How to fix it

Write unique and valuable content for every page. It takes time and effort, but what’s worse? Spending the extra brainpower to create something of quality for your business (and your customers) or having your website do nothing for you?

#3. Your content is “thin”

By “thin” we don’t mean “short.” Short content can be useful provided that it gives someone value. In this context, thin content refers to watered-down, barely-there content that you cobbled together because you needed to put something on your website. This kind of content leaves much to be desired, like an unnecessary ellipsis at the end of a sentence. Your customers want more. They DESERVE more. Not only does thin content offer virtually nothing for your customers, but Google also won’t give you the time of day.

How to fix it

Always write high-quality content for your website! Again, short content can be valuable, but vary your content length. Sometimes a 300-word blog post is all you need in order to say what needs to be said. Other times, the topic requires 1,500 words… and Google will love you for that.

To that end, Kevin Pike of Rank Fuse Interactive sums it up nicely:

Focus on creating quality content more than a specific number of words…quality work will help your rankings more than a 1,200-word article. If you get a keyword-rich, original piece of quality content that is only 400 words, you will still be better off than using duplicate or “filler content.”

7 Most Common SEO Mistakes

#4. Your domain isn’t as old as your competitors

“Domain” is a fancy term we use to describe your web address or URL (e.g. Google gives well-established sites with considerable domain age preference in search rankings over new and newer domains.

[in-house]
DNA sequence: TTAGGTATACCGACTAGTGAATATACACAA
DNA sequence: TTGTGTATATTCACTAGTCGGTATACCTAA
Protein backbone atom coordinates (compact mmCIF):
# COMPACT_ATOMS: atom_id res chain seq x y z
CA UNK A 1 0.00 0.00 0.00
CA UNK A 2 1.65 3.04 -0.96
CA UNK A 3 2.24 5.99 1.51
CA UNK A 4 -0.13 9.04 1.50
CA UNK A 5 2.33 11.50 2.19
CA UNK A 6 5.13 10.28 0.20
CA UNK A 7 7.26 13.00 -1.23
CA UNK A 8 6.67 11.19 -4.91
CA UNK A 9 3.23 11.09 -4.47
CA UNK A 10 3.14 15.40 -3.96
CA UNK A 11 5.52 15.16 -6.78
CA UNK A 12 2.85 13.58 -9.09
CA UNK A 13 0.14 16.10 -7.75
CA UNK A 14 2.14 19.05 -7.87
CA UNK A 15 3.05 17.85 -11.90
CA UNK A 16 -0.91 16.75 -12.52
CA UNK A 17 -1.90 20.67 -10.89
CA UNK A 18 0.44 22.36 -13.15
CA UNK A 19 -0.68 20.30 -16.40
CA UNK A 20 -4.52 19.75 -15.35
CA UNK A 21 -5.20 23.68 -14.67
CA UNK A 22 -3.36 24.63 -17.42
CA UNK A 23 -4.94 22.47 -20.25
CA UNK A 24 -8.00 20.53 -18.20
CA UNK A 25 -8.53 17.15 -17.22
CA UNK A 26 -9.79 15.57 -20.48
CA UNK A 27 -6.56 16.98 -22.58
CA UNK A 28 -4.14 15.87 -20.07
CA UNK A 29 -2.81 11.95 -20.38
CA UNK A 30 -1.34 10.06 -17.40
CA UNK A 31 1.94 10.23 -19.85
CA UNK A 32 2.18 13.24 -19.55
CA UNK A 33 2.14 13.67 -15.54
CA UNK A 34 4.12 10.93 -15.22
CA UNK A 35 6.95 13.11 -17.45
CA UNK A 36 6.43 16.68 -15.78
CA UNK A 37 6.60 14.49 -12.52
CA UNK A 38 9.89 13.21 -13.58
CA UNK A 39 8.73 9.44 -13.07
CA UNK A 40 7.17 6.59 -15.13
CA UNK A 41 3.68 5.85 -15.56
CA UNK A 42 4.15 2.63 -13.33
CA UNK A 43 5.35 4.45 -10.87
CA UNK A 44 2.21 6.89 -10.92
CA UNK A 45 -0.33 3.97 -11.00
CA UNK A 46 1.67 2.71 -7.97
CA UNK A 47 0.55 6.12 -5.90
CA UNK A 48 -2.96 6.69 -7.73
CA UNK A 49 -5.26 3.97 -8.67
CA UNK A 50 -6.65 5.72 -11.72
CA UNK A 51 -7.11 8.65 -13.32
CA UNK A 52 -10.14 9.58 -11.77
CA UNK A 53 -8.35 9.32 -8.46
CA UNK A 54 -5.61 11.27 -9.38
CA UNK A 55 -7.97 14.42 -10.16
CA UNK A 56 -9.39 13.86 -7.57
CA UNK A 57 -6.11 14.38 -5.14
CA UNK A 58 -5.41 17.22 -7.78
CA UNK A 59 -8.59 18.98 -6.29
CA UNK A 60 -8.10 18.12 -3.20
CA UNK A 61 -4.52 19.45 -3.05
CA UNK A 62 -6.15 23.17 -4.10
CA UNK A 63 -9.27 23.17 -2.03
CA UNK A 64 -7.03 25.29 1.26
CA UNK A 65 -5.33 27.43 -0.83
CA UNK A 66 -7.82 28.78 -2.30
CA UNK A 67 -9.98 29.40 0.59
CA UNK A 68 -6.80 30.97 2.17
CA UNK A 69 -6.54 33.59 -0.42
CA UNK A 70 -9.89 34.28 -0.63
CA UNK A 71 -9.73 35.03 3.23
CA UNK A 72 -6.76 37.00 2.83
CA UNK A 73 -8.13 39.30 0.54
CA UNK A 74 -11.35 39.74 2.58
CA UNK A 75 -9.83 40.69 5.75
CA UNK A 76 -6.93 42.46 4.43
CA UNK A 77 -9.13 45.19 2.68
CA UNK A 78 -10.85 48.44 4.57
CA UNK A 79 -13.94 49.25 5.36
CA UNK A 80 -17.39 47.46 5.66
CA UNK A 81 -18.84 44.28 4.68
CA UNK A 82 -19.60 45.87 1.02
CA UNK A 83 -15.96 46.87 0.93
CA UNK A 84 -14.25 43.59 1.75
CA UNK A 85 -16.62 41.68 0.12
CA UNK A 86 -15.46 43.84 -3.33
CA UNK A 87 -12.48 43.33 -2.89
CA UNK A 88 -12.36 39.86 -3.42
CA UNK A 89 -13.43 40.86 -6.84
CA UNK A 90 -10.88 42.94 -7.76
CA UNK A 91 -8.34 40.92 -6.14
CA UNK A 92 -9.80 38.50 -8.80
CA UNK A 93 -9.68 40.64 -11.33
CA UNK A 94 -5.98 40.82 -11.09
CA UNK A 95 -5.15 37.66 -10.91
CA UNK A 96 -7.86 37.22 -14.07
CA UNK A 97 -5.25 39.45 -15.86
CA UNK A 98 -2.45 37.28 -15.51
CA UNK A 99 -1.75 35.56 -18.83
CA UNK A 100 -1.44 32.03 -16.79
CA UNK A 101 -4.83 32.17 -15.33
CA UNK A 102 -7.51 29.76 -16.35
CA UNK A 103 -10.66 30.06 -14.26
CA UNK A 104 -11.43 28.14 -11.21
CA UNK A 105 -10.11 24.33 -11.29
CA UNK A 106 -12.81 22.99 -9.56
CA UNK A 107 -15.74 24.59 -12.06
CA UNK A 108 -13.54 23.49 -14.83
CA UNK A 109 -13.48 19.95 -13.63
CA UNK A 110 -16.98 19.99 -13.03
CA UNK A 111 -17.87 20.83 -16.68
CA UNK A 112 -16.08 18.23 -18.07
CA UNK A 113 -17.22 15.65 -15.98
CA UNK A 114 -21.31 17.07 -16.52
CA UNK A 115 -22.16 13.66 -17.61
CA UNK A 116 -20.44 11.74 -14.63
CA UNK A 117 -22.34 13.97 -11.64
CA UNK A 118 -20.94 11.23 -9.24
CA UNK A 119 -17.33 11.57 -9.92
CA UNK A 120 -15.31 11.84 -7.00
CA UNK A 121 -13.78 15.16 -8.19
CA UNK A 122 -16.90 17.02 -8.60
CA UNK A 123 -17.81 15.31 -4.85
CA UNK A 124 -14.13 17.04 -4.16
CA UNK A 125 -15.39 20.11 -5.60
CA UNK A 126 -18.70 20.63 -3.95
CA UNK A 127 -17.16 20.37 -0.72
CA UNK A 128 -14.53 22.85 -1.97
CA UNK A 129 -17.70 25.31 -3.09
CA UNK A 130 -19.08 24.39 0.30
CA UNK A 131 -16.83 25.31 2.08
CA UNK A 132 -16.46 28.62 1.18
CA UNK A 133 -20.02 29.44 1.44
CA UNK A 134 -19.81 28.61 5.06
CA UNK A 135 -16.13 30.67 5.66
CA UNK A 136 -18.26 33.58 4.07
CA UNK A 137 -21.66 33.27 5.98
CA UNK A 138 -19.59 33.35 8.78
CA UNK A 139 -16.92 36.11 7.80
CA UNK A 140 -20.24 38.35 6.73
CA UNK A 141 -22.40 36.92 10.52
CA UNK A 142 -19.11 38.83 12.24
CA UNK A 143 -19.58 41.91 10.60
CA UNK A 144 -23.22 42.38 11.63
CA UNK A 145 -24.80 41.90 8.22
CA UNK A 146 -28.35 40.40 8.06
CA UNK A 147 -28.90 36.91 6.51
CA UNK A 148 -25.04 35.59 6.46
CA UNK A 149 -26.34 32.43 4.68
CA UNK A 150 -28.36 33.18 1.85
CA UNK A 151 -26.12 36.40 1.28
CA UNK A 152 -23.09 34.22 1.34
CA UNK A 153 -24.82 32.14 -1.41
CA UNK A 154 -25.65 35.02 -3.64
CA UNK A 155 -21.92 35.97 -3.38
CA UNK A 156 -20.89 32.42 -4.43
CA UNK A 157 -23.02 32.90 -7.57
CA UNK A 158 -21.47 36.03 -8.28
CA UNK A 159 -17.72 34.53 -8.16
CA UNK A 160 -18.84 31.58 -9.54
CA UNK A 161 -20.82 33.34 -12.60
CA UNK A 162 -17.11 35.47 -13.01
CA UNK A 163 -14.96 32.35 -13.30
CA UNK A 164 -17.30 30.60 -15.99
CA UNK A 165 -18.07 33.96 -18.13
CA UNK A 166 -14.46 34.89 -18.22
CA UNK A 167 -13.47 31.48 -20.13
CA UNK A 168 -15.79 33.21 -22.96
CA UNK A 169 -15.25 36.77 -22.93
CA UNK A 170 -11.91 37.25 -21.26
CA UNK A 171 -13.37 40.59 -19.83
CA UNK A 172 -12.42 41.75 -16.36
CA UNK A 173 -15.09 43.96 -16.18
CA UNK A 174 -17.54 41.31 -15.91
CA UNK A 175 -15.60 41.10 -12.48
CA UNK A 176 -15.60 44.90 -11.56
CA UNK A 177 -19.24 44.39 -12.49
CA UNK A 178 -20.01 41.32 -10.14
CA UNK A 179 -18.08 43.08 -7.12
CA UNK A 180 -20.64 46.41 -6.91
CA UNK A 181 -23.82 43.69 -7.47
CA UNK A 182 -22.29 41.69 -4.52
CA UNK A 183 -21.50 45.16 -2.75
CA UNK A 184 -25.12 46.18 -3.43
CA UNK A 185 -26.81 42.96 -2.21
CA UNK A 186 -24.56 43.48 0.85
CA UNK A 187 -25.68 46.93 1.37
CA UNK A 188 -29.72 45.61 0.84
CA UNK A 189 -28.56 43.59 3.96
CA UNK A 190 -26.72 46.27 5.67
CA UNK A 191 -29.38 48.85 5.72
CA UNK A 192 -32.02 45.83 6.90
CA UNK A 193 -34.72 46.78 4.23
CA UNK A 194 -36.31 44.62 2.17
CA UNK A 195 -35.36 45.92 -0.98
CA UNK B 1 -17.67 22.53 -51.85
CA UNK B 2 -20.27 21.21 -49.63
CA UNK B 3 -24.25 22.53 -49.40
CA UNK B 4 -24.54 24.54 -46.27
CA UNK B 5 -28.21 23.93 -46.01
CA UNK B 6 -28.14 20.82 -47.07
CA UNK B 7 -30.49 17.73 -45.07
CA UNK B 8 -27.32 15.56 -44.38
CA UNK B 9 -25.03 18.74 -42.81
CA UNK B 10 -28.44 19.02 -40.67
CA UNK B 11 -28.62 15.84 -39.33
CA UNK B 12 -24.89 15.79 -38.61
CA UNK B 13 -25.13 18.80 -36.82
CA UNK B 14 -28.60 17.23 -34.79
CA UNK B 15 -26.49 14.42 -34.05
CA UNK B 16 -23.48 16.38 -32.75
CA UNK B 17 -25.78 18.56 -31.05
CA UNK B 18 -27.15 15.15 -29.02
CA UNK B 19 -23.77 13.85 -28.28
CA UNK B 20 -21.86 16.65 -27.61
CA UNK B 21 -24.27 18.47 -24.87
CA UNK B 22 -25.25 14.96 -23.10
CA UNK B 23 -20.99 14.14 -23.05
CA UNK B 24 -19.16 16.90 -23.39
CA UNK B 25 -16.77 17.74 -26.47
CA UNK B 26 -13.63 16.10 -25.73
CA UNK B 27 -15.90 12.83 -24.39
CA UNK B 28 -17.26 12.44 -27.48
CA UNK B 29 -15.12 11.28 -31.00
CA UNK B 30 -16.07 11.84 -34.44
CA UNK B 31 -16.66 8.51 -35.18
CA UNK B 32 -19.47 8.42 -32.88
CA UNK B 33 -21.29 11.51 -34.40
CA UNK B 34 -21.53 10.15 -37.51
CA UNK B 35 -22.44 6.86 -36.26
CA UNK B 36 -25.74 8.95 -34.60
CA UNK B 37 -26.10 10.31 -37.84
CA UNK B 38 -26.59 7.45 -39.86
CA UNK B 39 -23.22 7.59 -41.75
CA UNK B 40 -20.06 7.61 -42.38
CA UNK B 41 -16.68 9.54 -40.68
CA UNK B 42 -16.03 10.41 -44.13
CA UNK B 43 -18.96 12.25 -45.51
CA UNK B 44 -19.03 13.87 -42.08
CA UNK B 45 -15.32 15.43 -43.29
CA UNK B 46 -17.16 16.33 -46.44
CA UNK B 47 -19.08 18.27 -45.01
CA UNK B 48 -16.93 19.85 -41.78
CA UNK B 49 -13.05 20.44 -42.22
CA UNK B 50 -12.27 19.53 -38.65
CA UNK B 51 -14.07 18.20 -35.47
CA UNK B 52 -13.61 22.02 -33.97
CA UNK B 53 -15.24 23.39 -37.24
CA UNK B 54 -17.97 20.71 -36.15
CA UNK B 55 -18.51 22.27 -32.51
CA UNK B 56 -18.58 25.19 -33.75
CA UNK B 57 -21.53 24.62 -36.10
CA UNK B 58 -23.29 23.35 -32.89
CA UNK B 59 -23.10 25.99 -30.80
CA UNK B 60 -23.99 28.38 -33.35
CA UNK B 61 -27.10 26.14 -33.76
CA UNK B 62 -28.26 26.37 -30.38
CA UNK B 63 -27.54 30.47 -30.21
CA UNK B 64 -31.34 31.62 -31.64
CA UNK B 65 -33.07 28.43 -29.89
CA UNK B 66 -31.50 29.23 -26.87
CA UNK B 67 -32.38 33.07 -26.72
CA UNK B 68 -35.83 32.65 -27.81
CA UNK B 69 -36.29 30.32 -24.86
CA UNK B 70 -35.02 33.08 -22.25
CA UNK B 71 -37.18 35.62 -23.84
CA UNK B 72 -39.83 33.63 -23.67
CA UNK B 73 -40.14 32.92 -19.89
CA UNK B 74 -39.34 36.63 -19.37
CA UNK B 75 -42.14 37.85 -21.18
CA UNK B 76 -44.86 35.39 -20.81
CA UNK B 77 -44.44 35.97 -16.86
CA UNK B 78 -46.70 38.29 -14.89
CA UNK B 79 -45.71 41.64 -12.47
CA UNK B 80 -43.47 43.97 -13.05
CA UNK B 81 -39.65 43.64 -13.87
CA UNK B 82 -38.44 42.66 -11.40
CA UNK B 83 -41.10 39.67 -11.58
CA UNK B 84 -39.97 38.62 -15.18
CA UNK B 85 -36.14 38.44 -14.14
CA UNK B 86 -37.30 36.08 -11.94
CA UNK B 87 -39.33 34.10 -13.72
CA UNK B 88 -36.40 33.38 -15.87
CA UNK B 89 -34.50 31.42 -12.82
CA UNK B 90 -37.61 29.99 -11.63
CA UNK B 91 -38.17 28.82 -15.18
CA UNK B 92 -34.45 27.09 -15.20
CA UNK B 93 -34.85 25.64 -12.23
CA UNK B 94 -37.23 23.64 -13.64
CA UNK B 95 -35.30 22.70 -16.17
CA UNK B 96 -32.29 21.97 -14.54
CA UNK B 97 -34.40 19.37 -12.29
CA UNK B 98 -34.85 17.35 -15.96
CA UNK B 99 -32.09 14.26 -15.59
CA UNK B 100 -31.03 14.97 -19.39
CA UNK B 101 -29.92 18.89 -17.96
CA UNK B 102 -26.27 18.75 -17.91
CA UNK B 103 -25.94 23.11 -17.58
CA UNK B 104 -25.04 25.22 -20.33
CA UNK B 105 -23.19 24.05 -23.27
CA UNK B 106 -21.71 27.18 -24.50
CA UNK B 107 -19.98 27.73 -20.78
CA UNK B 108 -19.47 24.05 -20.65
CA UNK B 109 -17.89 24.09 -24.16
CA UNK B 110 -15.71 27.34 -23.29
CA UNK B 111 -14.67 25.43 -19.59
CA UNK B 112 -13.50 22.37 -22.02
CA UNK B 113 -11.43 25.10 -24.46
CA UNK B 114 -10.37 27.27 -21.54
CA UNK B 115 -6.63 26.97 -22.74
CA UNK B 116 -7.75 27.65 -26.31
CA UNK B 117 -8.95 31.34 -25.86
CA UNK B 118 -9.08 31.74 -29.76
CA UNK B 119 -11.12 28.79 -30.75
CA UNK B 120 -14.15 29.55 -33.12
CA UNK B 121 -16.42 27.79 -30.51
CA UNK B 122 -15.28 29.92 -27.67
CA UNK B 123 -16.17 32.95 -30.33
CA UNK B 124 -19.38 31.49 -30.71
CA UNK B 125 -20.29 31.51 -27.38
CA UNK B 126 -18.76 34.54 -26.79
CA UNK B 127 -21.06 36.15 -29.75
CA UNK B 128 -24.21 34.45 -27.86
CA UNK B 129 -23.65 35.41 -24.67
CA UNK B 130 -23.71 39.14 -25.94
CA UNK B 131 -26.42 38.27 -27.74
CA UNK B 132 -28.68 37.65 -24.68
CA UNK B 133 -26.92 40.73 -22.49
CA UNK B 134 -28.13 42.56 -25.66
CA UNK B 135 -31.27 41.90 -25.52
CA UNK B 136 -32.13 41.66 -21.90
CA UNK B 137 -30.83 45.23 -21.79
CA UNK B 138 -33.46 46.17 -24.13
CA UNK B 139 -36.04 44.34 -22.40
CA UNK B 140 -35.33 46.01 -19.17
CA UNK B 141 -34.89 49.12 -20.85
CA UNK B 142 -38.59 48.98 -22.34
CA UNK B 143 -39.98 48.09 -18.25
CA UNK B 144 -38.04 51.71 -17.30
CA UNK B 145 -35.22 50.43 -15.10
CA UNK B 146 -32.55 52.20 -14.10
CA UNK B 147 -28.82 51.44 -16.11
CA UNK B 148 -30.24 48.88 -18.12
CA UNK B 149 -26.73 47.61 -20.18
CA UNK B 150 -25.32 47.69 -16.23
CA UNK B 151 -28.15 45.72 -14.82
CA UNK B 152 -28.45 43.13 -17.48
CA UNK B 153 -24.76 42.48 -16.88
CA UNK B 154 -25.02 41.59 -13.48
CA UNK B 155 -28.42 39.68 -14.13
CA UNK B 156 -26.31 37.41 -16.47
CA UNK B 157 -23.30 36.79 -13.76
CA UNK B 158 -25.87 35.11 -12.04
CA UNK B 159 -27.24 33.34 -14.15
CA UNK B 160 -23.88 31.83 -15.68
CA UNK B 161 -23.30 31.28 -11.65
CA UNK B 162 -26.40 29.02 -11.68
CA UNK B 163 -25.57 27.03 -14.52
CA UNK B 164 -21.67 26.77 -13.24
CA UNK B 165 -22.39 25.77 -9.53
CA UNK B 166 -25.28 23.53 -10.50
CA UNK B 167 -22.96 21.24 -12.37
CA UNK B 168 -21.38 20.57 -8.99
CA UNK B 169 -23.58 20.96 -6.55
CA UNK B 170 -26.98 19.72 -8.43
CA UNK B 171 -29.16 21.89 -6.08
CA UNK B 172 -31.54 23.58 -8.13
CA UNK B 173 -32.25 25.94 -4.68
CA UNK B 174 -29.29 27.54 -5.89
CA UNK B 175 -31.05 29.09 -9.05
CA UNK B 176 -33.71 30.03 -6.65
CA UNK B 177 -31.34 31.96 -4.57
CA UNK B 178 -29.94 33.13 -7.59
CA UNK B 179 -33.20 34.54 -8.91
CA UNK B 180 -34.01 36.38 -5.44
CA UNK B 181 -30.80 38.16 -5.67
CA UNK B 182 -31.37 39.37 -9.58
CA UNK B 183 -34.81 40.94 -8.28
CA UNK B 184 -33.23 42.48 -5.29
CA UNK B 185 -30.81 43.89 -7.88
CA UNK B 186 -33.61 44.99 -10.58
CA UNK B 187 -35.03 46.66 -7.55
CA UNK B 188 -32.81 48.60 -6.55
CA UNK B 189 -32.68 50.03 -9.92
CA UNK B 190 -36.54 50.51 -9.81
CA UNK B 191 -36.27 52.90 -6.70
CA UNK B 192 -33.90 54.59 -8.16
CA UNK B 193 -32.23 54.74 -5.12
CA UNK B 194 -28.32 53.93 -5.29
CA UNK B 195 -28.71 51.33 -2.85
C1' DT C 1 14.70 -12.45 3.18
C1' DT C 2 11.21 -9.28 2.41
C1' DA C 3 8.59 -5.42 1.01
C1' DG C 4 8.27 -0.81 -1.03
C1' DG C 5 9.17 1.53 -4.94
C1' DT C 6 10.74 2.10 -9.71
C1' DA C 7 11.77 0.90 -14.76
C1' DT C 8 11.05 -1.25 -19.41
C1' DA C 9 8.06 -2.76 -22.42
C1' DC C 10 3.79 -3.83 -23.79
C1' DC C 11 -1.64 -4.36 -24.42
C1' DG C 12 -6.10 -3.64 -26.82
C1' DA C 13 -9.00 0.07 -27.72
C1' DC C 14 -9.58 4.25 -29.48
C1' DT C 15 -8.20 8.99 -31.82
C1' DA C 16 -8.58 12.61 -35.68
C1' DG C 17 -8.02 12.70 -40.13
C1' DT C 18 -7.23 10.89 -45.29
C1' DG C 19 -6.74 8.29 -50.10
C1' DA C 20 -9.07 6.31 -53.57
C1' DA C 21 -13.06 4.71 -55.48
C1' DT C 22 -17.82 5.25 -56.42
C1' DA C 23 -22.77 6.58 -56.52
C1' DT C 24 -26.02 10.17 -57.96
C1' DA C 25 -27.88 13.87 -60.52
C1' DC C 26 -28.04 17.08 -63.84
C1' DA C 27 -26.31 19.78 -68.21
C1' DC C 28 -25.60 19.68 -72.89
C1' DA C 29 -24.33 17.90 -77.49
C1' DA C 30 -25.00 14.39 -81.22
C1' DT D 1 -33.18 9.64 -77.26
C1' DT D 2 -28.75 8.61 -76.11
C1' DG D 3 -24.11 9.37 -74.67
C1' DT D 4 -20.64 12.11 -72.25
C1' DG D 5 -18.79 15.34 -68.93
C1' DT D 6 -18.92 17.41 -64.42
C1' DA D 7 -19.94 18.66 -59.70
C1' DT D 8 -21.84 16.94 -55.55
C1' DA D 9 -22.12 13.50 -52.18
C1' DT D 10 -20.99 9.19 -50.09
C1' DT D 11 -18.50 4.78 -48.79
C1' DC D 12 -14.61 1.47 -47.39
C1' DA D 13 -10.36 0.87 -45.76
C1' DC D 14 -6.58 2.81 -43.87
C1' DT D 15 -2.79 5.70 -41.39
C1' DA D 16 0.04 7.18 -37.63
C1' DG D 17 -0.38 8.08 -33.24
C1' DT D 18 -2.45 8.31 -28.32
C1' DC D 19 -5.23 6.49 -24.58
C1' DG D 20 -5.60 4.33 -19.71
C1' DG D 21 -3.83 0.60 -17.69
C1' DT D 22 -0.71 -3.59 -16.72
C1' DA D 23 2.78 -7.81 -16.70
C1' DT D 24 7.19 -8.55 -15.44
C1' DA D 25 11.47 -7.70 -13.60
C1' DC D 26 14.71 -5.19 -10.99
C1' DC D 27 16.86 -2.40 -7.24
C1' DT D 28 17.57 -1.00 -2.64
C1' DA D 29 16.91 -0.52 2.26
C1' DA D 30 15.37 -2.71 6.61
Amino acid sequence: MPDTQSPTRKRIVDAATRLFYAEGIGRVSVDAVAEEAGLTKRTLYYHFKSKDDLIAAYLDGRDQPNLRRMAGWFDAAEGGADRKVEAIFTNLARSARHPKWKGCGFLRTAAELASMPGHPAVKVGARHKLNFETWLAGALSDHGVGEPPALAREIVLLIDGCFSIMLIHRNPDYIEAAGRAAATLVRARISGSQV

For example, let’s say you launched a brand new website within the last six months. You decide to Google the keyword or phrase for your business (i.e. low voltage electrical contractor Kansas City) only to discover that your competitor is there… but you’re not. What’s going on?

One factor is that your competitor has been around for a while. Of course, there are many factors as to why you might not be showing up, but if your website is newer, you will have to a) be patient and b) work a little harder to get the rankings you want.

How to fix it

Give it time. Don’t change your domain (unless absolutely necessary). Continually market your site by adding fresh, quality content to it on a regular basis.

#5. You’re Not Adding Links (Or You’re Using Spammy Links)

Linking to content within your site as well as to quality external sites is another indicator to Google that you have a trustworthy, reputable site that intends to provide its users with more value beyond the initial page they land on.

You may have noticed the many links we have embedded in this very post. We have links to other related content on the RSM Marketing blog here in this post because we think you could benefit from learning more about a given topic. We’ve also linked to a few trustworthy external sources for the exact same reasons.

Why is this so important in order for your website to start showing up on Google? In the simplest terms, the more quality links on a page = the more value Google places on it. When Google crawls your pages, it crawl each link on it. If it can see that the link’s content is related to other relevant content on your website, it places value on that page. It then starts to form an expansive web of related, valuable content that proves that your site has a lot to offer someone.